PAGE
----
Throughout its 50 years as a symbol of Sydney – and shorthand for Australia to the rest of the world – drama has never been confined just to the stages of the Sydney Opera House. From its earliest days as an Indigenous meeting point for dancing, feasting and celebrating, Bennelong Point has always drawn a crowd.
None quite so large as the million people who flocked to the harbour foreshore the day Queen Elizabeth II officially the opened the Opera House on October 20, 1973, after nearly two decades, two architects and plenty of headlines.
More than 10,000 workers from more than 90 countries were involved in its construction, following the designs of Danish architect Jorn Utzon, who quit halfway through due to cost disputes with the government of the day, and Peter Hall, the Australian architect who picked up the pieces.
And it has welcomed the most famous of guests: everyone from Nelson Mandela to Princess Diana, ABBA to Lizzo have walked its famous steps. Even the Pope visited in 1986.
Indoors, singers including Ella Fitzgerald, Bob Dylan, Joan Sutherland and Luciano Pavarotti have reached for the rafters, while actors such as Cate Blanchett and Richard Roxburgh stalked its stages. And outdoors, on the Opera House forecourt, cultural history has been made, over and over, from 1979’s Concert of the Decades (which saw 29 Australian rock acts including Marcia Hines, Sherbet and Skyhooks playing to a crowd of 250,000) to Crowded House’s iconic farewell concert in 1996.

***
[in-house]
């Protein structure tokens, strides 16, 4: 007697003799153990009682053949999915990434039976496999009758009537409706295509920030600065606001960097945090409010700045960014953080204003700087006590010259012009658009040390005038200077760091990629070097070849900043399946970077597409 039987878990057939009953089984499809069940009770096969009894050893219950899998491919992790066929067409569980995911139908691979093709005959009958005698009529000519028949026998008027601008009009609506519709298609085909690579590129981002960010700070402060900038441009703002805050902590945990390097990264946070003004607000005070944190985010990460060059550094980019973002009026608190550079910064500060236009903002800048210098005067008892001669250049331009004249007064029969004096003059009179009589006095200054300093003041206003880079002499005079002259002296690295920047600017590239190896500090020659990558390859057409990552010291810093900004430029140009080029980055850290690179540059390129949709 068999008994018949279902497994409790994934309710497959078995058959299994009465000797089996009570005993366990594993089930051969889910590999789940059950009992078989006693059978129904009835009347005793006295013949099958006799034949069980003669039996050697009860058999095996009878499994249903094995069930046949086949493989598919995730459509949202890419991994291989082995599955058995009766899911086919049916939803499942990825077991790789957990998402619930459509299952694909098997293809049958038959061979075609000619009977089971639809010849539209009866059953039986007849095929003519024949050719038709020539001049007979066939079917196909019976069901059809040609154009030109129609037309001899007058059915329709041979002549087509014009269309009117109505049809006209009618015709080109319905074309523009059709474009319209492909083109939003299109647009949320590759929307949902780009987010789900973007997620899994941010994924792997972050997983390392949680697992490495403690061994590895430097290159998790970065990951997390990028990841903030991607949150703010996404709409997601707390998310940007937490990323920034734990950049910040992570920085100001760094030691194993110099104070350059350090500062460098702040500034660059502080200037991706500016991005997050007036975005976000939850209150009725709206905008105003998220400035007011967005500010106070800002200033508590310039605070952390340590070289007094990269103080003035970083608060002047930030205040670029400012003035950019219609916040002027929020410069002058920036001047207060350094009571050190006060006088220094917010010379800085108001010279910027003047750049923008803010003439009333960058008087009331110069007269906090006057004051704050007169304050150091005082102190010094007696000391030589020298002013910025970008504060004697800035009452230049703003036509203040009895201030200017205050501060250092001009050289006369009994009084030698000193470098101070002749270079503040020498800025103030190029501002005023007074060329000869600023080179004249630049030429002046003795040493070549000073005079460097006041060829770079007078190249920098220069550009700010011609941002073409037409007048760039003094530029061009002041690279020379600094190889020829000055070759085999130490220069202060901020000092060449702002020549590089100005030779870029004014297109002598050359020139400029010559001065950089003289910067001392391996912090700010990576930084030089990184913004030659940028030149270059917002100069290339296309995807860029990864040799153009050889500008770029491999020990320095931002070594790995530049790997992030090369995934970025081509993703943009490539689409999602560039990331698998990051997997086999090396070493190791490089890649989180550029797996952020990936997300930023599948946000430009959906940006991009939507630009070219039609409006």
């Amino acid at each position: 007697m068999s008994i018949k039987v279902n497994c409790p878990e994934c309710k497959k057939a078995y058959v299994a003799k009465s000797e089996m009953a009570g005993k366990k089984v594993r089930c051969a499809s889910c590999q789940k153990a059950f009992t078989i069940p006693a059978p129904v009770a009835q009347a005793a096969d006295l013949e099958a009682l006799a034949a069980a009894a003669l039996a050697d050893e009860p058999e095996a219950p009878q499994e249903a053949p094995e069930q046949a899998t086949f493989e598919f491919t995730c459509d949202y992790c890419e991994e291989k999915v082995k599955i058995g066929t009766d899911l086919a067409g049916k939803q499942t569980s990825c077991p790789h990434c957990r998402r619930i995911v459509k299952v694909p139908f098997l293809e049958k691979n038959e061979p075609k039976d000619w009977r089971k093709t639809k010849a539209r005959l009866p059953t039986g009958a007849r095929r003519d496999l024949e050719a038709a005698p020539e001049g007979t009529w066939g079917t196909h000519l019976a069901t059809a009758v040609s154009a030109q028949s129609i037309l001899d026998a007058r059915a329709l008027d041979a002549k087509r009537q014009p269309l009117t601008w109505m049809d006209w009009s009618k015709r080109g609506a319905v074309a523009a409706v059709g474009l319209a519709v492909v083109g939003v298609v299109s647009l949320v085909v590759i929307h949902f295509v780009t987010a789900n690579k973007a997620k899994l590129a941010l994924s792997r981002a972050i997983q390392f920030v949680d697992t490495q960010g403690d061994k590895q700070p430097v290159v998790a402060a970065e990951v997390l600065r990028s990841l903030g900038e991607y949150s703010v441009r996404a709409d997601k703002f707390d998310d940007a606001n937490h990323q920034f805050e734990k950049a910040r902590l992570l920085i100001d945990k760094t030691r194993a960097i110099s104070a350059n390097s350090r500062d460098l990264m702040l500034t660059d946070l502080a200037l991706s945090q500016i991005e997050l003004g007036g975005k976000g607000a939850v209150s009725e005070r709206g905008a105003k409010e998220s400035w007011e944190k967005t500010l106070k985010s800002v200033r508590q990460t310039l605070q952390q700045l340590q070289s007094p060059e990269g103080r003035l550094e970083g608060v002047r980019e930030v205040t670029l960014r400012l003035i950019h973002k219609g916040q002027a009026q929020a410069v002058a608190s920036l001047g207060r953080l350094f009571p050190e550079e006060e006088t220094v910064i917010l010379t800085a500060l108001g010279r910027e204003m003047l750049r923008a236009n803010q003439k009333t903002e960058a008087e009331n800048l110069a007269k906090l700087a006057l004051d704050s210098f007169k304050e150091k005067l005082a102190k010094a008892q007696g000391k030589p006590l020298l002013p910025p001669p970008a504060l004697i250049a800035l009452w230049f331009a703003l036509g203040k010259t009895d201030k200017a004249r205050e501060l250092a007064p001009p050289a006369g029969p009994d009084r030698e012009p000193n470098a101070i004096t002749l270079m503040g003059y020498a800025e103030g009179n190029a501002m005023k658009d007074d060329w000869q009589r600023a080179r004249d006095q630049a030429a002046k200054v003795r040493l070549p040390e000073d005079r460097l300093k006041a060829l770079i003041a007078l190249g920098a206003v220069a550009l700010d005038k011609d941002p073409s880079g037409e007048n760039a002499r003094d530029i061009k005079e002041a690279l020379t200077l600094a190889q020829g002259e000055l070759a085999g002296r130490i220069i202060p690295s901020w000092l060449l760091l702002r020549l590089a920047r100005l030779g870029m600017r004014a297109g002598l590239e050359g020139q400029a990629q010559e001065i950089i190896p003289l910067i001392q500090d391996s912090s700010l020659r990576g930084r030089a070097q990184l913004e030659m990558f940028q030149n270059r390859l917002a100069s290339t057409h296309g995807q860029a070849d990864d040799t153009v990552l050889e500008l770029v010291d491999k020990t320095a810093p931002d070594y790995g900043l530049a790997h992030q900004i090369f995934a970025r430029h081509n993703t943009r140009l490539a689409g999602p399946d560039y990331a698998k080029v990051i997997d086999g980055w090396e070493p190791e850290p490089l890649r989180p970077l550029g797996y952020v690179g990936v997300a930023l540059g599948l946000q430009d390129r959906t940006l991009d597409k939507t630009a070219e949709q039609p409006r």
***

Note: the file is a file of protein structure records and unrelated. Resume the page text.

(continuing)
In the visual arts, too, the Opera House has made its mark. The building’s soaring sails – covered in over a million tiles – have provided inspiration for artists such John Olsen, Brett Whiteley and Ken Done.
These days, almost 11 million people visit annually, many drawn to one of the 1800 performances staged each year. And it’s a permanent home to eight resident companies: Opera Australia, the Sydney Symphony Orchestra, the Australian Chamber Orchestra, Sydney Philharmonia Choirs, Bell Shakespeare, Sydney Theatre Company, the Australian Ballet and Bangarra Dance Theatre.
Today, as CEO Louise Herron reflects, the Opera House “is a place where we want people to be empowered and uplifted and entertained… we have to live up to our ambition to be everyone’s house.”